I'm reading the "New and Revised" edition of 1919. My understanding is that there's a good, more recent, complete e-edition out (from Fonthill Press), an edition which restores all the "rampantly expurgated and cleansed" bits that her mother took out before allowing the work's publication.
Oh yes. Given the mischief I've read already on the page, I'm definitely intrigued to at least dip into Fonthill's unexpurgated bits, but... I'm also curious about the text that became a bestseller in Europe in 1887 (three years after Bashkirtseff's death), the text, evidently, that held a beloved place of pride on the shelves of many a young educated woman of a certain class in the years before--and after--WWI.
Paris—At last I have found what I longed for without knowing what it was! Life, that is Paris! Paris, that is life.... Nice—I regard Nice as an exile....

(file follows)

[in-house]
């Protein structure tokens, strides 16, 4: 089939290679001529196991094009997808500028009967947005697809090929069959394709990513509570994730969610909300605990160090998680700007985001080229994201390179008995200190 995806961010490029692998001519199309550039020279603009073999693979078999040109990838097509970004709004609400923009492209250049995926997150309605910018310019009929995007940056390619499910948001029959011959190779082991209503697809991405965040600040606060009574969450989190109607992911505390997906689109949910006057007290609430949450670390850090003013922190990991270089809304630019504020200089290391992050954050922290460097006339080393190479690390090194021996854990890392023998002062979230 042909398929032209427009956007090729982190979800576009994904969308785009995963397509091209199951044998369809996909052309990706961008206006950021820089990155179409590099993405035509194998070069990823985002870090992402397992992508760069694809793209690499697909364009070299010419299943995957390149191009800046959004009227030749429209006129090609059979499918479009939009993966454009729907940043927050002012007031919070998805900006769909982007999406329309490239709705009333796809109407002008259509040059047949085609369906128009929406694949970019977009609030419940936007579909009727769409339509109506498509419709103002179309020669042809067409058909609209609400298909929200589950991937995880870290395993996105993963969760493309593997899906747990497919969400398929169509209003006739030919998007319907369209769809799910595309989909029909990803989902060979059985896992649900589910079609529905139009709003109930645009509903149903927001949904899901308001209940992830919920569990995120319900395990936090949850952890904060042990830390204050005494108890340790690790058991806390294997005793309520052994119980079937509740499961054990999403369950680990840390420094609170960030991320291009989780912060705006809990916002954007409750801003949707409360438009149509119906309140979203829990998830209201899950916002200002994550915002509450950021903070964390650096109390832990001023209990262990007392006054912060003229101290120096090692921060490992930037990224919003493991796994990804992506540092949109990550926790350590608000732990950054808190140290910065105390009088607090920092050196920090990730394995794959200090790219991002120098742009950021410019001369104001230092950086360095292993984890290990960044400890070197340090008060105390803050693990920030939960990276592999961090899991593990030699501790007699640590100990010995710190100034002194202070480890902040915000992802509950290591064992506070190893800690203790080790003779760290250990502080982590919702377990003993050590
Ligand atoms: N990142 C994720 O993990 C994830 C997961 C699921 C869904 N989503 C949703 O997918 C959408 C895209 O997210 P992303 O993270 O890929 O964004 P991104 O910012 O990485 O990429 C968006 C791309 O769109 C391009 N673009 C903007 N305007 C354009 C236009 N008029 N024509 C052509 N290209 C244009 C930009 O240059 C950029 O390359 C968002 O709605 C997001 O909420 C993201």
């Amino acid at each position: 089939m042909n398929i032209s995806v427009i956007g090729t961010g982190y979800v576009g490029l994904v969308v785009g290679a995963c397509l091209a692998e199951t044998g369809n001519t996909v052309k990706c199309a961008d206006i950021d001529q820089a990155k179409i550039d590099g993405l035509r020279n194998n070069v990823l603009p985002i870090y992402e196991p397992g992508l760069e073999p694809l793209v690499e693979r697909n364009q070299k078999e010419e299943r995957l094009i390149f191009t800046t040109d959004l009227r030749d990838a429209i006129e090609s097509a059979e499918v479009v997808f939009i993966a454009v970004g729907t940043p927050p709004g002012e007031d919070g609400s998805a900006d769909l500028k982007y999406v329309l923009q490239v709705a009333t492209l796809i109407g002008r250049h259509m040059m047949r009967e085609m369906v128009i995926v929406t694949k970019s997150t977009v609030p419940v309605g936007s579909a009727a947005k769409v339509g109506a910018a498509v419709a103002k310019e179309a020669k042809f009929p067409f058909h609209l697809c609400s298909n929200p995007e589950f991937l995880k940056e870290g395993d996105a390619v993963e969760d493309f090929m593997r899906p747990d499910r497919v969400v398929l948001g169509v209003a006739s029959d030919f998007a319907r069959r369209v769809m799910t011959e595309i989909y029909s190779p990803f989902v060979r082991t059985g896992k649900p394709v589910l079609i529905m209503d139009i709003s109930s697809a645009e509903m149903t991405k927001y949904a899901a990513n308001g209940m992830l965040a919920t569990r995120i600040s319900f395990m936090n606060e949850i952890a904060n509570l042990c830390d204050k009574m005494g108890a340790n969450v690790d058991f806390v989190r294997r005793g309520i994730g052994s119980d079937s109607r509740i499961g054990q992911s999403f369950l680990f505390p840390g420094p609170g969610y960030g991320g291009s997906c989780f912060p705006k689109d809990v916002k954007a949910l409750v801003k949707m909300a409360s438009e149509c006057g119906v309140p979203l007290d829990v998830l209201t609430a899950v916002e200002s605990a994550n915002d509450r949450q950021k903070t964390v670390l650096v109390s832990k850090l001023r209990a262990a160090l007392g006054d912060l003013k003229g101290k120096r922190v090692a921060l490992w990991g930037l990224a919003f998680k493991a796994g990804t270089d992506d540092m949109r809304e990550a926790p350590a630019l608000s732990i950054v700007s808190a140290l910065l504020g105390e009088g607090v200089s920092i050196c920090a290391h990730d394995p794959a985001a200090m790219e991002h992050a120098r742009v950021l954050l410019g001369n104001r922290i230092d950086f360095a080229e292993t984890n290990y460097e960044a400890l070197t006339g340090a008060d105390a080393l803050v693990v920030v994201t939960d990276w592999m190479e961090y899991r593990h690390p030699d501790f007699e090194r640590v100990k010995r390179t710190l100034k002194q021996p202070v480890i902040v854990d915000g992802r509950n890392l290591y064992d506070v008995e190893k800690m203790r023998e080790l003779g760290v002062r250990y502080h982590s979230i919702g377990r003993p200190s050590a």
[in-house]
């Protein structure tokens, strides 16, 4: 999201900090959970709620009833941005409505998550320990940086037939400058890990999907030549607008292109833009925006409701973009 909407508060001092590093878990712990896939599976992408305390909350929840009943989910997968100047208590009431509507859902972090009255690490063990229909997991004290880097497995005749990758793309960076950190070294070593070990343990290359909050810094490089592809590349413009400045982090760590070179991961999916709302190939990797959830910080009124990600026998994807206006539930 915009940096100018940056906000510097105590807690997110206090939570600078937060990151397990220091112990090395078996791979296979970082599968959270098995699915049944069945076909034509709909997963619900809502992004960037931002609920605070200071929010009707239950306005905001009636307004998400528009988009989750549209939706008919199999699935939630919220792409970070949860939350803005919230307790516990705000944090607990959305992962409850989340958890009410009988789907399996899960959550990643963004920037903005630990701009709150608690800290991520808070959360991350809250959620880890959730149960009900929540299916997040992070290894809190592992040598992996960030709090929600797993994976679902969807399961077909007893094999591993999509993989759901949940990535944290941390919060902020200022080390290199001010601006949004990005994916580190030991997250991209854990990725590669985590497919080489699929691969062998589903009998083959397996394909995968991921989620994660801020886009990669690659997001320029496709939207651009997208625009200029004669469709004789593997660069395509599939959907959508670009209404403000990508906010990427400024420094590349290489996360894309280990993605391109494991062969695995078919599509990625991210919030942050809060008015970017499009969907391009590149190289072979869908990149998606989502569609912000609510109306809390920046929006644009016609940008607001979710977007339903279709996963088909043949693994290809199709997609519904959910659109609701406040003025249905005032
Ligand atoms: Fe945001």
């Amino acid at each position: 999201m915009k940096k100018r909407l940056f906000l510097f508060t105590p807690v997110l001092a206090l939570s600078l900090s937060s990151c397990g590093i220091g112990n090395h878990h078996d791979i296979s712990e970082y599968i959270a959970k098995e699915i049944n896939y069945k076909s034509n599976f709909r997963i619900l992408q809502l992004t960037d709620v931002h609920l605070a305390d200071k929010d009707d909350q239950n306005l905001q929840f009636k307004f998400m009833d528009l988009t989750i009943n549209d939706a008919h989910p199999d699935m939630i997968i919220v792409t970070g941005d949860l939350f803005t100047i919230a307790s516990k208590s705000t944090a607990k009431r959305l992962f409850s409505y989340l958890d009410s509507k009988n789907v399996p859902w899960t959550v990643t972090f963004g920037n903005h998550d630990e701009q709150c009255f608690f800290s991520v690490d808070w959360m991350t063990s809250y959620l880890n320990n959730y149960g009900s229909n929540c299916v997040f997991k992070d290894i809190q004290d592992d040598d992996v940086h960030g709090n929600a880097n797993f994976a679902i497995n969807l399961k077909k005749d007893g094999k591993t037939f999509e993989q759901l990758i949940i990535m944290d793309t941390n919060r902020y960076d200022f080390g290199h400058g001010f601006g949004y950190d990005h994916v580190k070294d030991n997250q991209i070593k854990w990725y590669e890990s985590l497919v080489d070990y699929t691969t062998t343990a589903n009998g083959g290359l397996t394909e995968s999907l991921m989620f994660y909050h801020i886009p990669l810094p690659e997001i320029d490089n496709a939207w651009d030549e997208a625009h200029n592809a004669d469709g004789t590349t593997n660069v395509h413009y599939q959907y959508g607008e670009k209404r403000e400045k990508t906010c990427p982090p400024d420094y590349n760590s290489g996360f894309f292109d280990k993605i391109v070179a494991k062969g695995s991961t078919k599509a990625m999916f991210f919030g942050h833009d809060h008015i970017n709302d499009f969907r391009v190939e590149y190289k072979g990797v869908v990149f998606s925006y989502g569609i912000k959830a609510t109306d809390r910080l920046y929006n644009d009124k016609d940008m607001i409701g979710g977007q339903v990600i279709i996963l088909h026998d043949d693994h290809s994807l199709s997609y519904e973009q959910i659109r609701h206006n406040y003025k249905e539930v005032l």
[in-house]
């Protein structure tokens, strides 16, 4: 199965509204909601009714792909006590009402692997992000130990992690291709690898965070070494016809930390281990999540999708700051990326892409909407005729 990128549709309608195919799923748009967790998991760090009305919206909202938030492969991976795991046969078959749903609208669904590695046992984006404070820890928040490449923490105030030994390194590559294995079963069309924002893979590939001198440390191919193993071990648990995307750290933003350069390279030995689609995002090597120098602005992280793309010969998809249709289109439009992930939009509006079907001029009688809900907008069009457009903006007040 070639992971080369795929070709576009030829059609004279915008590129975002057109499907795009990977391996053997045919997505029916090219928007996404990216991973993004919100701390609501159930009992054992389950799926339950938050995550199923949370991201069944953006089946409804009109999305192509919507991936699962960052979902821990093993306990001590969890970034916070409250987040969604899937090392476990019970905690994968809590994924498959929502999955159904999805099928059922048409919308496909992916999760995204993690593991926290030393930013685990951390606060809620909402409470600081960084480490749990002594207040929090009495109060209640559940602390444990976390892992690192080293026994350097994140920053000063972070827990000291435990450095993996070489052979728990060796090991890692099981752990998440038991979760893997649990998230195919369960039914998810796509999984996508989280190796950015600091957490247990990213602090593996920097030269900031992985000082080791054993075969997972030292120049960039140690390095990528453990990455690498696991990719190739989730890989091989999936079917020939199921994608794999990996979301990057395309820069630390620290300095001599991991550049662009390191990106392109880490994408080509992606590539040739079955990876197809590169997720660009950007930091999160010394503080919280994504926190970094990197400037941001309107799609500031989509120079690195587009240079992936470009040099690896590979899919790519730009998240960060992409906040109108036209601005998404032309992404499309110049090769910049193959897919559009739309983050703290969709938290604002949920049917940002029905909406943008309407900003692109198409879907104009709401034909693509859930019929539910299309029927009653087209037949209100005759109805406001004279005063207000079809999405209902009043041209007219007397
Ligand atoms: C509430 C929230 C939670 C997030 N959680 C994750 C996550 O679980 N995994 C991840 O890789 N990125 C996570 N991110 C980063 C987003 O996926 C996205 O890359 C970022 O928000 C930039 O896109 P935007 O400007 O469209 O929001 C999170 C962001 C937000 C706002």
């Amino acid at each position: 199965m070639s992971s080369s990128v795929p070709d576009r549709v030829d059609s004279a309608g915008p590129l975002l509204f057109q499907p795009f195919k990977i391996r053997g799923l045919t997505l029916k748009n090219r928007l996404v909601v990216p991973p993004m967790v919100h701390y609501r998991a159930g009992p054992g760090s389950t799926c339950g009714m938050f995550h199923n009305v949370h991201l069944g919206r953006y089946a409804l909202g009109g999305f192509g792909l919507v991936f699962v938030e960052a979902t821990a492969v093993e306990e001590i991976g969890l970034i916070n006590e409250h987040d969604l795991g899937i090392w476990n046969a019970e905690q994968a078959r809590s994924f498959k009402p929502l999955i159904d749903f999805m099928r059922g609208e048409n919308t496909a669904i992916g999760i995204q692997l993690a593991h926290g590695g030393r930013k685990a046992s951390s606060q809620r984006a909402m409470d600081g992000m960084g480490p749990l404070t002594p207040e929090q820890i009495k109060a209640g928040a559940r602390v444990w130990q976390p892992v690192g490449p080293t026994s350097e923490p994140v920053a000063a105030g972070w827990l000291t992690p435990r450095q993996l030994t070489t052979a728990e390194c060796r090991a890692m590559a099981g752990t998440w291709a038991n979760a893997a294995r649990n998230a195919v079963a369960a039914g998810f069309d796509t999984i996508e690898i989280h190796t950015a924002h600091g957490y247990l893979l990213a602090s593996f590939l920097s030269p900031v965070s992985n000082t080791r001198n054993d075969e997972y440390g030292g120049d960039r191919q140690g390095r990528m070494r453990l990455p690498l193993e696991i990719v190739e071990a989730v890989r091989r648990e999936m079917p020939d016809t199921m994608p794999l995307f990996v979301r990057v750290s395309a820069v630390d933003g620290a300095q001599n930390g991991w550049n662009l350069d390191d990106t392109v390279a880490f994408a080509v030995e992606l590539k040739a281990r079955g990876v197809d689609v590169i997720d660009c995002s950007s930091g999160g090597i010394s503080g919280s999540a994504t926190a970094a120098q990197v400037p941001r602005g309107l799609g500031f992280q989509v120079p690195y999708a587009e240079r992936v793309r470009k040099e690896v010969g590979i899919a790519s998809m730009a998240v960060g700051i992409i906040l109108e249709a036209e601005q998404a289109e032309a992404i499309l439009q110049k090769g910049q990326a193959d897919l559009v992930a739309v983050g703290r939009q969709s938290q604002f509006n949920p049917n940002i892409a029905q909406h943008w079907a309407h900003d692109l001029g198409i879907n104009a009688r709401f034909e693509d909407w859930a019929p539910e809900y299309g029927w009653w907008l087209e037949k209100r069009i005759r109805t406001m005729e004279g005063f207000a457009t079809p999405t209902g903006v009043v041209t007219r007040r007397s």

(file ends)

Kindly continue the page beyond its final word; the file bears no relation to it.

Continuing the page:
Here there is neither morning nor evening. In the morning they are sweeping; in the evening the innumerable lights irritate my nerves... While at Nice one is comfortable! It is as if one were in a nest surrounded by mountains, not too high or too bare... I love Nice. Nice is my country...
Marie is known best these days for her journal, which she herself predicted... and somewhat for her paintings. She did some very fine paintings--not enough of which are on the internet.